Many common concerns during divorce are over spousal support. Some people worry they will have to pay it, while others worry they will not receive it. Spousal support, sometimes called alimony, is a payment or series of payments made from one former spouse to another. The purpose of this payment is to balance any unfair economic effects caused by the divorce.
Historically, spousal support involved a husband making payments to a wife who worked in the home and had limited means to support herself after the divorce. Today, either a man or a woman can be required to make spousal support payments if he or she is the higher-wage-earner. However, spousal support is not a factor in all divorces.
How is the amount of spousal support determined?
When determining if spousal support should be awarded or not, the court will consider the reasons for the marriage ending. When determining the amount and duration of a spousal support award, some of the factors the court will consider, include:
- The obligations, needs and financial resources of each spouse
- The standard of living established during the marriage
- How long the marriage lasted
- The age of each spouse
- The mental and physical condition of each spouse
- The contributions each spouse made to the family
- Each spouse’s earning capacity
How did spousal support change in 2019?
Another factor the court may consider when determining the amount of spousal support is the potential tax consequences spousal support could have for each spouse. This may be an important consideration after a change went into effect January 2019 affecting the way spousal support is taxed.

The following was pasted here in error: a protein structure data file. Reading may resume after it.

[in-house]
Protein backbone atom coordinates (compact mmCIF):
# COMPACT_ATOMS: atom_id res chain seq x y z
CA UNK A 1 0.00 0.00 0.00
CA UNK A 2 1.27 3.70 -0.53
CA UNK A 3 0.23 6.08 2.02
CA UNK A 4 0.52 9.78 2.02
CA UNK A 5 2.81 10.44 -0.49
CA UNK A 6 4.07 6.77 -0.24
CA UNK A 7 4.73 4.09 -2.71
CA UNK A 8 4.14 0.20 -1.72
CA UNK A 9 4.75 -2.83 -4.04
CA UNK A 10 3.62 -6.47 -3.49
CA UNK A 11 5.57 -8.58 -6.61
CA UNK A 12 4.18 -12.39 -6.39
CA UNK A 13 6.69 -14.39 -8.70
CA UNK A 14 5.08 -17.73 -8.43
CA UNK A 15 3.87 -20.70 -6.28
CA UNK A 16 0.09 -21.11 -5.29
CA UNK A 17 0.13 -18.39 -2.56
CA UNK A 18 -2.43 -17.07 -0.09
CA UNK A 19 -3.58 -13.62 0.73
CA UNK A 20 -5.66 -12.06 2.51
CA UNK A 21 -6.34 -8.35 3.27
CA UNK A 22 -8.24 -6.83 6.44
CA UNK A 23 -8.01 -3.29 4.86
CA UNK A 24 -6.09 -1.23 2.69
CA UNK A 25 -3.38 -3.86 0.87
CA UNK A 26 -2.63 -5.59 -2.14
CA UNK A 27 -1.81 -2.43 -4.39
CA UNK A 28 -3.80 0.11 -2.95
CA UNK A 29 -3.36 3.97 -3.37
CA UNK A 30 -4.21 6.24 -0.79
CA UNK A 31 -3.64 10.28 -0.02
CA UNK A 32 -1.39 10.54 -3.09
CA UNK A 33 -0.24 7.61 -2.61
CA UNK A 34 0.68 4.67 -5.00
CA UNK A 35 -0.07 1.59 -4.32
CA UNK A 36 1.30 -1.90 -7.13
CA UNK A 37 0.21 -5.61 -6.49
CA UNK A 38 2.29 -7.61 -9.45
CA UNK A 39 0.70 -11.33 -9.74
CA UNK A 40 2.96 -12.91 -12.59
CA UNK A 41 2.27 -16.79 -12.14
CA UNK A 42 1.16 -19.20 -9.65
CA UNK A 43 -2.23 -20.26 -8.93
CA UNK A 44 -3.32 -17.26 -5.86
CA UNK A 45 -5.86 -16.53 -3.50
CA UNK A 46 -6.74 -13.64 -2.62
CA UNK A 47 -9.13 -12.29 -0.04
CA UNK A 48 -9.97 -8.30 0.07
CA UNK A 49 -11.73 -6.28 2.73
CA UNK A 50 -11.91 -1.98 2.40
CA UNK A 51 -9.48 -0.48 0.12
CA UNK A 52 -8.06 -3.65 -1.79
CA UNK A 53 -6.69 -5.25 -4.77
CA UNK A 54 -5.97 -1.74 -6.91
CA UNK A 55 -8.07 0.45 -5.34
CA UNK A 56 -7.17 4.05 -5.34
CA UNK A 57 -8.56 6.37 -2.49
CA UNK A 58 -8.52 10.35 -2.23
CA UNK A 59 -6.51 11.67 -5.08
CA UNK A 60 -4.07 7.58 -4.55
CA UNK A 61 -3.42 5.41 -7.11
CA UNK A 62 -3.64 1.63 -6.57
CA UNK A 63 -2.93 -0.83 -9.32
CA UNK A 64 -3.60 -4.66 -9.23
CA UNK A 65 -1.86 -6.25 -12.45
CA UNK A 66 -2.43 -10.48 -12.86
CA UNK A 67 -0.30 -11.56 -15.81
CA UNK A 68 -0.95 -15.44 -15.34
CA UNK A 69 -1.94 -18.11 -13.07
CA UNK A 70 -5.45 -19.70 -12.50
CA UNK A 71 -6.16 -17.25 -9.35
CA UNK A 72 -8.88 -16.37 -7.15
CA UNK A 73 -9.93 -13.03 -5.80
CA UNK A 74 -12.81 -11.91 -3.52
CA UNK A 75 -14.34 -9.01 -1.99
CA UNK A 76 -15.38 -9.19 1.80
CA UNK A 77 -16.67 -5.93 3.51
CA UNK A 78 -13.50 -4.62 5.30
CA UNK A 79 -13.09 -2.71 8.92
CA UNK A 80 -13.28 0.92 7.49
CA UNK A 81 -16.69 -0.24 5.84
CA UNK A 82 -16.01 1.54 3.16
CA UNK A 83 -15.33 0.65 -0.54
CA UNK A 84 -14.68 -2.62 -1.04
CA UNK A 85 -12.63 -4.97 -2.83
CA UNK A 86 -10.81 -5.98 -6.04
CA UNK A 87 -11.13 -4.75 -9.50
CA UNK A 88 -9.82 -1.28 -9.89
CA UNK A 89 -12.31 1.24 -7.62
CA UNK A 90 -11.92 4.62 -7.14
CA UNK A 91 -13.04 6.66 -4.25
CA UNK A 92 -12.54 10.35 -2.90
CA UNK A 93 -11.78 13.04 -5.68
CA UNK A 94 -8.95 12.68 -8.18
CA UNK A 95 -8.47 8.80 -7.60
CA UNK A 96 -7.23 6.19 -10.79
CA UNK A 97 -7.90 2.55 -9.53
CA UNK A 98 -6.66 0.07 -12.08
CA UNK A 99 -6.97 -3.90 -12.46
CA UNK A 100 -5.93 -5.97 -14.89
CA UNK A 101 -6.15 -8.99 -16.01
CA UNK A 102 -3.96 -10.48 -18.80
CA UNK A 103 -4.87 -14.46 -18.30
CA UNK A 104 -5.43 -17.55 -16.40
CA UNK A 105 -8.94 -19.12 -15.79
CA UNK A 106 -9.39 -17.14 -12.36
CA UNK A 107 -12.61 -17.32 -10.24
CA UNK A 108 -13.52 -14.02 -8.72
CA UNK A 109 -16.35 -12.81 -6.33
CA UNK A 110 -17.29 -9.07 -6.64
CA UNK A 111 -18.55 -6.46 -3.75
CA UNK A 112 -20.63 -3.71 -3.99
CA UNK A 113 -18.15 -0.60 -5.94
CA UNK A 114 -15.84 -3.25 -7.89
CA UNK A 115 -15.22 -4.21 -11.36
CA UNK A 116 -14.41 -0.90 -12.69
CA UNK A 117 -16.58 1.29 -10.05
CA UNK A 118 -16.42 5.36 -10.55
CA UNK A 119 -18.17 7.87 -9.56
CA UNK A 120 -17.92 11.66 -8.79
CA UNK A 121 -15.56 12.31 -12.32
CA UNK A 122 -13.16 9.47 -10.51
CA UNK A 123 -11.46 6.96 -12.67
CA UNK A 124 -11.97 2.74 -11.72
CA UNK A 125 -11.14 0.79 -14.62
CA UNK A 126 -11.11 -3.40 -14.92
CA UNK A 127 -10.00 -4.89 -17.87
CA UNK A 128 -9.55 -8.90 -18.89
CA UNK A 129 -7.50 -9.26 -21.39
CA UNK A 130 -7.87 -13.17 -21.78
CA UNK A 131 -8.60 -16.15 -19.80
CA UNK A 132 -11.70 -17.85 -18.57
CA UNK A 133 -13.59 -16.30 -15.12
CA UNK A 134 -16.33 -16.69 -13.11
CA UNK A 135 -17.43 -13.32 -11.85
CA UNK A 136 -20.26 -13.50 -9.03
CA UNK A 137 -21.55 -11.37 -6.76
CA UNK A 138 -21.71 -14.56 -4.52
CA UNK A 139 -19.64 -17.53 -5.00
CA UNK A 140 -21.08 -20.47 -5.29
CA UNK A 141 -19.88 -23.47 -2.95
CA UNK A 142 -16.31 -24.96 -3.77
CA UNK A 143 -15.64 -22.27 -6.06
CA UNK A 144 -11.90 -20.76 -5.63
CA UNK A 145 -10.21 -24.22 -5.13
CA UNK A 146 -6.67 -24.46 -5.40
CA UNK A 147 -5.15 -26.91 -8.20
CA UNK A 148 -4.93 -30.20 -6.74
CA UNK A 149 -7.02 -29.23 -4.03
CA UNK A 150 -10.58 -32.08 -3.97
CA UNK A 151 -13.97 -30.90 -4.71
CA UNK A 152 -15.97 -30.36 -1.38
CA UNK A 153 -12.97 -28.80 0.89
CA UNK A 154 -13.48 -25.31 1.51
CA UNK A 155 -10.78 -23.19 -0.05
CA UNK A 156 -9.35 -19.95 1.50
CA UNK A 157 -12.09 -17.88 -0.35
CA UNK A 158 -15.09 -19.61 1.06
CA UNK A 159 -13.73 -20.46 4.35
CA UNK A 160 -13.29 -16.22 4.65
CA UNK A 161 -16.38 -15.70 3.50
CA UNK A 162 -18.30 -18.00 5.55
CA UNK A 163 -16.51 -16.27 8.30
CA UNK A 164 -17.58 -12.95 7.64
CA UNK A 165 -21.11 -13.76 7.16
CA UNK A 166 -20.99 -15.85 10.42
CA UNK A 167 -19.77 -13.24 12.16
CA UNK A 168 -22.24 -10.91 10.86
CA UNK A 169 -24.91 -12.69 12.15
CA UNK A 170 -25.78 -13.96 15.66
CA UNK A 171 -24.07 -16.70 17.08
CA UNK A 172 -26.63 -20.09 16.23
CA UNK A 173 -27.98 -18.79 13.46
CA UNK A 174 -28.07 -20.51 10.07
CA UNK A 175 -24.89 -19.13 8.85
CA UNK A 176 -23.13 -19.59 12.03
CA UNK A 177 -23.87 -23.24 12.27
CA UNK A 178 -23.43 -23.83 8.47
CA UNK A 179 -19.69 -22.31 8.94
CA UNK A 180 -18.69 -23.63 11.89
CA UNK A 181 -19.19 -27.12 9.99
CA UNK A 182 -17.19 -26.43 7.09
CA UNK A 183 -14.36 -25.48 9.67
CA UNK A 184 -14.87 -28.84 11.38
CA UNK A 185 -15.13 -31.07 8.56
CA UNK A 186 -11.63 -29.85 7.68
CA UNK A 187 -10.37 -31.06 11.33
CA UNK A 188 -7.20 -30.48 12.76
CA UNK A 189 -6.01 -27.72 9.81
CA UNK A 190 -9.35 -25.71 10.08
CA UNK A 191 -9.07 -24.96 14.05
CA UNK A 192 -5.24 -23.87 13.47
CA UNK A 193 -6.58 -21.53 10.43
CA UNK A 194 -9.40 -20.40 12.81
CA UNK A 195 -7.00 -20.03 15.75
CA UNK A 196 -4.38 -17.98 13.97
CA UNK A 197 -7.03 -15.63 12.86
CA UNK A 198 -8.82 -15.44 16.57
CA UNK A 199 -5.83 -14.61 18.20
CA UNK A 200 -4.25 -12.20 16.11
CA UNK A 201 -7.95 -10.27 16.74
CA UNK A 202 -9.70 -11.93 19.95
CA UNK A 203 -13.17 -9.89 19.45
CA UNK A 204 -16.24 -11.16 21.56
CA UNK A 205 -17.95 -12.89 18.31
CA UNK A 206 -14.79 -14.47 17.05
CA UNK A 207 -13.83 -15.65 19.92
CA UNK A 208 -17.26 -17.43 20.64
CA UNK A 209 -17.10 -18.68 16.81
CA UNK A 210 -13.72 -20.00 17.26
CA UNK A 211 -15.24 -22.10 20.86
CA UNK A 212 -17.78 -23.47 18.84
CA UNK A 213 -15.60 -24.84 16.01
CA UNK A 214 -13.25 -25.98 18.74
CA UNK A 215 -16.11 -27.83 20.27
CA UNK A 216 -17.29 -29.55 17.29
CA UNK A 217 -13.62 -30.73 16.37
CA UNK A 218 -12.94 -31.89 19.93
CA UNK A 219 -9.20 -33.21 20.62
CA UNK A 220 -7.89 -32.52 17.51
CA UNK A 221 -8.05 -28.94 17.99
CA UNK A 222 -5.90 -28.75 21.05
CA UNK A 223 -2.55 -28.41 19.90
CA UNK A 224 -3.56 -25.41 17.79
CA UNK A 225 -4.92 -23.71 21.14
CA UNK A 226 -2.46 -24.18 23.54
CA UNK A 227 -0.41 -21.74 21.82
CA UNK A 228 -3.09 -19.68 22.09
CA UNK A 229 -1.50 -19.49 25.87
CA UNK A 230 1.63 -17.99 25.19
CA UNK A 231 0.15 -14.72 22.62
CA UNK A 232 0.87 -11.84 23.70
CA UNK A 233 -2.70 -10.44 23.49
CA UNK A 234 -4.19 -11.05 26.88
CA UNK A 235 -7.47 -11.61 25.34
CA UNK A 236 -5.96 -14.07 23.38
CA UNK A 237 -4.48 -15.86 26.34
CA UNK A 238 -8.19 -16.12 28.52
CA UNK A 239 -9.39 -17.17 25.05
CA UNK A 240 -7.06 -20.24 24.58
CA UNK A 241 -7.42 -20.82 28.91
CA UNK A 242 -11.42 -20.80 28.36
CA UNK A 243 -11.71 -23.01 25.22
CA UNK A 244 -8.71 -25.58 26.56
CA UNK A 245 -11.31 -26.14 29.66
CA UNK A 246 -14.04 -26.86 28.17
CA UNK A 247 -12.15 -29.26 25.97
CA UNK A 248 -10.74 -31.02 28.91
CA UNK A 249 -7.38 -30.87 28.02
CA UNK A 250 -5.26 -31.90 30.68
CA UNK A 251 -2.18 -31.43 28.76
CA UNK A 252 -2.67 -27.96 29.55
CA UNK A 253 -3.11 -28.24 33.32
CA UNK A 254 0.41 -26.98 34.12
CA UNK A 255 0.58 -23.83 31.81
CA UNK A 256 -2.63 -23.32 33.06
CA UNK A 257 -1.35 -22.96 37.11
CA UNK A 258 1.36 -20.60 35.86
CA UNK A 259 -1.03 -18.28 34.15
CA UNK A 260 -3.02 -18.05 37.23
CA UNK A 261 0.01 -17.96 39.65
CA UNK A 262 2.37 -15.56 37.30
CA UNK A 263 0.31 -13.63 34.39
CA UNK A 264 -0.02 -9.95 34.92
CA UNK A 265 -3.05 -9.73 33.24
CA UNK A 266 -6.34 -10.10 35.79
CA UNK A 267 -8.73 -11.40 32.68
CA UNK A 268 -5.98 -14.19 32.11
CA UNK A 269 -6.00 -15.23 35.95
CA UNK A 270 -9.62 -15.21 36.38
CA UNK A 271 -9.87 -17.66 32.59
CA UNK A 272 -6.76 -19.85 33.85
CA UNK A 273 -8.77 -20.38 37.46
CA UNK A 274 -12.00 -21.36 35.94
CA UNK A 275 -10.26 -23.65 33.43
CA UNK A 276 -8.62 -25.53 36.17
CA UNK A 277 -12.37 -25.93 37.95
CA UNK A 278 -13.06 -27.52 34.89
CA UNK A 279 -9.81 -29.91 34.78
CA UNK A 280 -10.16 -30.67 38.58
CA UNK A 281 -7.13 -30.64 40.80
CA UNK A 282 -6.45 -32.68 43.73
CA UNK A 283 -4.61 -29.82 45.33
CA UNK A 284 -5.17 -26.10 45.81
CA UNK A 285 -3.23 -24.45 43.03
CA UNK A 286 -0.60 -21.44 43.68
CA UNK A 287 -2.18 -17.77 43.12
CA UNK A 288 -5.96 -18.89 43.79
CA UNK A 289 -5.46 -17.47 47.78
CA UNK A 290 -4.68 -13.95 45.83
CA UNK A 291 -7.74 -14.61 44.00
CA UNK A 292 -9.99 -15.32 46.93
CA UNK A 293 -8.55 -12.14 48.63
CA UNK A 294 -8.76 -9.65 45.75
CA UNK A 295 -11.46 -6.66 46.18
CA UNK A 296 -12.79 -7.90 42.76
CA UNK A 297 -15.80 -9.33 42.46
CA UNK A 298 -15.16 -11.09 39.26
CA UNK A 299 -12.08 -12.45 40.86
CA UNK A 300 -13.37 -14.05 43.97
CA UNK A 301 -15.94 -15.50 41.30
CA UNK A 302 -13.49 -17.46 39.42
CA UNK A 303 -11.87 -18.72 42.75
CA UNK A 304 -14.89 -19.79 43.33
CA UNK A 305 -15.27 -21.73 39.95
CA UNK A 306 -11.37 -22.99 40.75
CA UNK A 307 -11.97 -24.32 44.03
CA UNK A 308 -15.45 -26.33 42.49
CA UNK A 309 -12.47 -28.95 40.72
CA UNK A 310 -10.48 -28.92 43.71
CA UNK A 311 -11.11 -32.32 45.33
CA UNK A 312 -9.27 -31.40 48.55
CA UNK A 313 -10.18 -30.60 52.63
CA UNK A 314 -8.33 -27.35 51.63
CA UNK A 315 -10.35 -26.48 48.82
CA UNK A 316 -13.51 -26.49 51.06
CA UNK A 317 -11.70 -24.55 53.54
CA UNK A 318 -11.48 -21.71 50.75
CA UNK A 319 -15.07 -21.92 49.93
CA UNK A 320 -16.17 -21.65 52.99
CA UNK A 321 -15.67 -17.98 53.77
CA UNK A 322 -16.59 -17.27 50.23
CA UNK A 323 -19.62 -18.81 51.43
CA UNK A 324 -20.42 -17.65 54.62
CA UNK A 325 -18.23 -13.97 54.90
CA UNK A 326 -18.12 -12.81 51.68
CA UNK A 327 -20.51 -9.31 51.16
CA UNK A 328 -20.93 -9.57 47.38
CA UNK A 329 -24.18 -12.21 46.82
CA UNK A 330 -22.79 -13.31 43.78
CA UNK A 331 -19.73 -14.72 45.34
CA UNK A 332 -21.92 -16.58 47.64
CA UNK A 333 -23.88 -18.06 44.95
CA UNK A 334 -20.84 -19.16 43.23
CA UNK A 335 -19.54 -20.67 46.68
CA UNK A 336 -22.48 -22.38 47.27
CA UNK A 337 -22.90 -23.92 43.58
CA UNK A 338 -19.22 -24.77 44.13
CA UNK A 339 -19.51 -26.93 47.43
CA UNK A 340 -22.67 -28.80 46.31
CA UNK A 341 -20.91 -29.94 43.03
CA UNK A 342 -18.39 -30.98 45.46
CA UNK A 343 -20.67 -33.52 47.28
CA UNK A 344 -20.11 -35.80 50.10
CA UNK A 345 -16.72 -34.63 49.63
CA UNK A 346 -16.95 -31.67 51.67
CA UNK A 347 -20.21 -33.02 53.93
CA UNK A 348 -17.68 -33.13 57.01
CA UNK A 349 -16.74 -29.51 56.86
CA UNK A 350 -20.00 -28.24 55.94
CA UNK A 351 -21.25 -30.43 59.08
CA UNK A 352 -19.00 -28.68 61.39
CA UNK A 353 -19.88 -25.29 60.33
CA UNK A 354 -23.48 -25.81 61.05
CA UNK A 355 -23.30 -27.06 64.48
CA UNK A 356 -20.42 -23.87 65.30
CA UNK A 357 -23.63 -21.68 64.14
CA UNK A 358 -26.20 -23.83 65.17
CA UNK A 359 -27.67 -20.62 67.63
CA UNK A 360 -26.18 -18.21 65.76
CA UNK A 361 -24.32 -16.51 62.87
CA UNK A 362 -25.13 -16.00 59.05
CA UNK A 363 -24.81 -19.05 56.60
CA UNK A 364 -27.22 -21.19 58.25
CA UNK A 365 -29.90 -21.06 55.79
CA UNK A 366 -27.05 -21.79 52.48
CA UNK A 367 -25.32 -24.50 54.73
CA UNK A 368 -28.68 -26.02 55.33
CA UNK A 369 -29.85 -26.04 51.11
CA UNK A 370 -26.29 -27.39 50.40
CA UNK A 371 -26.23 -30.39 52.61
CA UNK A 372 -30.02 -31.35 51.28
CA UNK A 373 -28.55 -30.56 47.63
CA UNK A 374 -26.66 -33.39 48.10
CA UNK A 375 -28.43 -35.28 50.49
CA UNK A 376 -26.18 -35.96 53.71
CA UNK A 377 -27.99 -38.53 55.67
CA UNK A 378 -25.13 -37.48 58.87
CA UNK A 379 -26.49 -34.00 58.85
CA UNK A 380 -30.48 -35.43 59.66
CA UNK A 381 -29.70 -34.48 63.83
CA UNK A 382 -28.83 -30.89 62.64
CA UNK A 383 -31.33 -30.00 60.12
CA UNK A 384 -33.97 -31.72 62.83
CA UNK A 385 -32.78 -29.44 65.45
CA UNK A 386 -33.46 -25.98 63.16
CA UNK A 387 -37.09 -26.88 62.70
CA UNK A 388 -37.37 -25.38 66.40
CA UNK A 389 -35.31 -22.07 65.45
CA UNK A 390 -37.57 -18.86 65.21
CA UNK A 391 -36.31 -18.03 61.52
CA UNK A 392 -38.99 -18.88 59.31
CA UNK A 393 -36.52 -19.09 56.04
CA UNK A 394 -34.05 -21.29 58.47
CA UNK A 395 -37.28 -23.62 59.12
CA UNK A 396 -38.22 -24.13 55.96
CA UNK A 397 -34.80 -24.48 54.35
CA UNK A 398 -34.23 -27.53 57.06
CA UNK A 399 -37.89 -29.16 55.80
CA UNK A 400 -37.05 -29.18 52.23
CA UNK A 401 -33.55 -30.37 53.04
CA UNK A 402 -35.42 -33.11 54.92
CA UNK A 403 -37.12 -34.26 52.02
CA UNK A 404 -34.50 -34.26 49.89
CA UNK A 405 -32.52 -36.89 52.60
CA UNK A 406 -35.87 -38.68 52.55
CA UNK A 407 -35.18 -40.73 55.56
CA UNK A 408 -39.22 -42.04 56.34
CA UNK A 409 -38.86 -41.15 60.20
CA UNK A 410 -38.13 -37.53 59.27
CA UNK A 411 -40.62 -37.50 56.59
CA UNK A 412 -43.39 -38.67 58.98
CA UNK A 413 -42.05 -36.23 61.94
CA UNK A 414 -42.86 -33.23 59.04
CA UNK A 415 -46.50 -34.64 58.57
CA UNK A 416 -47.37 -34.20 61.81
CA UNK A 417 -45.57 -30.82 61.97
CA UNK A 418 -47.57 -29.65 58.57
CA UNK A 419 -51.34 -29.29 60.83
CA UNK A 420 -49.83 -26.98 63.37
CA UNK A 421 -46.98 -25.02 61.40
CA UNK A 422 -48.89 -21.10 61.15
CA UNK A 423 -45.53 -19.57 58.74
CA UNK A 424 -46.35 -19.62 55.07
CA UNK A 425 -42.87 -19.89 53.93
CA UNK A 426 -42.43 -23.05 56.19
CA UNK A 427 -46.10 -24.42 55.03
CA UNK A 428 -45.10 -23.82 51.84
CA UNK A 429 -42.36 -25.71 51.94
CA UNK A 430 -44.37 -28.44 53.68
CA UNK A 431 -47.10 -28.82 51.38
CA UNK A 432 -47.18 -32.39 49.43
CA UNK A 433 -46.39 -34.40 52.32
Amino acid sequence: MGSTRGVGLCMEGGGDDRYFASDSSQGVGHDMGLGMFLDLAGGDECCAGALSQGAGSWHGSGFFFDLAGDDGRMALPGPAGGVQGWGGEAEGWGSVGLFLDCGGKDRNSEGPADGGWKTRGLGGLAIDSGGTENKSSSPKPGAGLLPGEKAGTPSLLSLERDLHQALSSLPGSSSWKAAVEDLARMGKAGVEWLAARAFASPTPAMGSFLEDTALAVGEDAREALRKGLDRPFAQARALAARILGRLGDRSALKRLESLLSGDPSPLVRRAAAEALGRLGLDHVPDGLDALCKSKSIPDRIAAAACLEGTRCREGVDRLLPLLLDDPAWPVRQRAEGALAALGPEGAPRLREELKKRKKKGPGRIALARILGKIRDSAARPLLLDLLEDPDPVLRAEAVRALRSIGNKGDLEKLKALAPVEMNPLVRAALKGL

Under the old law, the person who paid spousal support was able to deduct the payment and the spouse who received the payment payed the income tax on that money. Because the person receiving the payment is in a lower tax bracket, less taxes are paid on that income than the other spouse would have paid.
However, under the new tax law, the wealthier spouse must pay income taxes on the spousal support payments, and the lower-wage-earning spouse does not need to pay income tax on the payments. Because the wealthier spouse is taxed in a higher tax bracket, more taxes are paid overall, which could affect the amount of spousal support courts award.
The need to pay spousal support and the ability to receive spousal support is not a guaranteed component of any divorce. Even when spousal support is considered by a court, it can be difficult to predict the amount or duration of payments because courts consider many factors when determining what an award should be.